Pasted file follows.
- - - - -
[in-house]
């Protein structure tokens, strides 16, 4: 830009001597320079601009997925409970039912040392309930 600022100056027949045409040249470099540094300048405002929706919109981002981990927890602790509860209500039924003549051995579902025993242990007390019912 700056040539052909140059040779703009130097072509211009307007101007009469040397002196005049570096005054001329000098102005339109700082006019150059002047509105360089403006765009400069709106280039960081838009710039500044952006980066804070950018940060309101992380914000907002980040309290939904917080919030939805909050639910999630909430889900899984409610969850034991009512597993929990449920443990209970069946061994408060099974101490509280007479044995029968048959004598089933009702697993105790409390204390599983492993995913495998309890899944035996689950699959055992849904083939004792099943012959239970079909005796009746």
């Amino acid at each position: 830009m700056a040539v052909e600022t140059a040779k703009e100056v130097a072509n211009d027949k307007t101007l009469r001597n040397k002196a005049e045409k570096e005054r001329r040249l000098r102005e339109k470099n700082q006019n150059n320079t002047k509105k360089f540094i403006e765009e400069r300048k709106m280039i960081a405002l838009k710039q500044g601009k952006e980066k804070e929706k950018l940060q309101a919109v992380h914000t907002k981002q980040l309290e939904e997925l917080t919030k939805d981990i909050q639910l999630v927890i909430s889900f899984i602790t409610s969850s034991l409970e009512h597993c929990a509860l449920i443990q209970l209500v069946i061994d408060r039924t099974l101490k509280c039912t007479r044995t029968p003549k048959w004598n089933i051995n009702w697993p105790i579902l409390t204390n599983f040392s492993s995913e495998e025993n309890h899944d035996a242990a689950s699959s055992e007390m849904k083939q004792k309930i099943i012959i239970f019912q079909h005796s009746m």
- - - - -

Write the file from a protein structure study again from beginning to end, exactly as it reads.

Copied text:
[in-house]
């Protein structure tokens, strides 16, 4: 830009001597320079601009997925409970039912040392309930 600022100056027949045409040249470099540094300048405002929706919109981002981990927890602790509860209500039924003549051995579902025993242990007390019912 700056040539052909140059040779703009130097072509211009307007101007009469040397002196005049570096005054001329000098102005339109700082006019150059002047509105360089403006765009400069709106280039960081838009710039500044952006980066804070950018940060309101992380914000907002980040309290939904917080919030939805909050639910999630909430889900899984409610969850034991009512597993929990449920443990209970069946061994408060099974101490509280007479044995029968048959004598089933009702697993105790409390204390599983492993995913495998309890899944035996689950699959055992849904083939004792099943012959239970079909005796009746």
């Amino acid at each position: 830009m700056a040539v052909e600022t140059a040779k703009e100056v130097a072509n211009d027949k307007t101007l009469r001597n040397k002196a005049e045409k570096e005054r001329r040249l000098r102005e339109k470099n700082q006019n150059n320079t002047k509105k360089f540094i403006e765009e400069r300048k709106m280039i960081a405002l838009k710039q500044g601009k952006e980066k804070e929706k950018l940060q309101a919109v992380h914000t907002k981002q980040l309290e939904e997925l917080t919030k939805d981990i909050q639910l999630v927890i909430s889900f899984i602790t409610s969850s034991l409970e009512h597993c929990a509860l449920i443990q209970l209500v069946i061994d408060r039924t099974l101490k509280c039912t007479r044995t029968p003549k048959w004598n089933i051995n009702w697993p105790i579902l409390t204390n599983f040392s492993s995913e495998e025993n309890h899944d035996a242990a689950s699959s055992e007390m849904k083939q004792k309930i099943i012959i239970f019912q079909h005796s009746m």